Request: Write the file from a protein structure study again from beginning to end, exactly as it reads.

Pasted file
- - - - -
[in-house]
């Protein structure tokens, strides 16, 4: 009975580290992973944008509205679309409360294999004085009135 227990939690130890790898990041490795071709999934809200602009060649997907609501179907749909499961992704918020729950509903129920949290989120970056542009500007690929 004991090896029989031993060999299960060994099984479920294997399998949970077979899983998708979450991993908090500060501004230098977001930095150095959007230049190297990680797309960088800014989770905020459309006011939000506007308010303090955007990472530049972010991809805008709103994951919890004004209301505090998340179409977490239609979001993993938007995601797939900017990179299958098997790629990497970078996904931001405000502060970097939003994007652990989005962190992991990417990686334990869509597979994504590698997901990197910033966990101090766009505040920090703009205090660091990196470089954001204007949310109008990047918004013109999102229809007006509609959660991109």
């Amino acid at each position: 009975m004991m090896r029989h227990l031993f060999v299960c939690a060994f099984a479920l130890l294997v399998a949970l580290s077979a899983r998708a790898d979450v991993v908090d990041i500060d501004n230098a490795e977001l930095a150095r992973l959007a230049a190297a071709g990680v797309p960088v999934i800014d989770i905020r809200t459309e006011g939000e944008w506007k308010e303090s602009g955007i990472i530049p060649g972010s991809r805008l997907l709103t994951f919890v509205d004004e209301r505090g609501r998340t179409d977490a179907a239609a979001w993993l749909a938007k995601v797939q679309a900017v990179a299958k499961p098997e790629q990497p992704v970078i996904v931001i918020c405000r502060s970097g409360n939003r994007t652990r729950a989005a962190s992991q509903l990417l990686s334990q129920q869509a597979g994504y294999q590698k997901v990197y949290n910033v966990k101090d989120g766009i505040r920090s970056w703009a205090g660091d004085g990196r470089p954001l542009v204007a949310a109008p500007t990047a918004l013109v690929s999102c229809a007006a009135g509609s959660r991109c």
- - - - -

[in-house]
């Protein structure tokens, strides 16, 4: 009975580290992973944008509205679309409360294999004085009135 227990939690130890790898990041490795071709999934809200602009060649997907609501179907749909499961992704918020729950509903129920949290989120970056542009500007690929 004991090896029989031993060999299960060994099984479920294997399998949970077979899983998708979450991993908090500060501004230098977001930095150095959007230049190297990680797309960088800014989770905020459309006011939000506007308010303090955007990472530049972010991809805008709103994951919890004004209301505090998340179409977490239609979001993993938007995601797939900017990179299958098997790629990497970078996904931001405000502060970097939003994007652990989005962190992991990417990686334990869509597979994504590698997901990197910033966990101090766009505040920090703009205090660091990196470089954001204007949310109008990047918004013109999102229809007006509609959660991109």
């Amino acid at each position: 009975m004991m090896r029989h227990l031993f060999v299960c939690a060994f099984a479920l130890l294997v399998a949970l580290s077979a899983r998708a790898d979450v991993v908090d990041i500060d501004n230098a490795e977001l930095a150095r992973l959007a230049a190297a071709g990680v797309p960088v999934i800014d989770i905020r809200t459309e006011g939000e944008w506007k308010e303090s602009g955007i990472i530049p060649g972010s991809r805008l997907l709103t994951f919890v509205d004004e209301r505090g609501r998340t179409d977490a179907a239609a979001w993993l749909a938007k995601v797939q679309a900017v990179a299958k499961p098997e790629q990497p992704v970078i996904v931001i918020c405000r502060s970097g409360n939003r994007t652990r729950a989005a962190s992991q509903l990417l990686s334990q129920q869509a597979g994504y294999q590698k997901v990197y949290n910033v966990k101090d989120g766009i505040r920090s970056w703009a205090g660091d004085g990196r470089p954001l542009v204007a949310a109008p500007t990047a918004l013109v690929s999102c229809a007006a009135g509609s959660r991109c």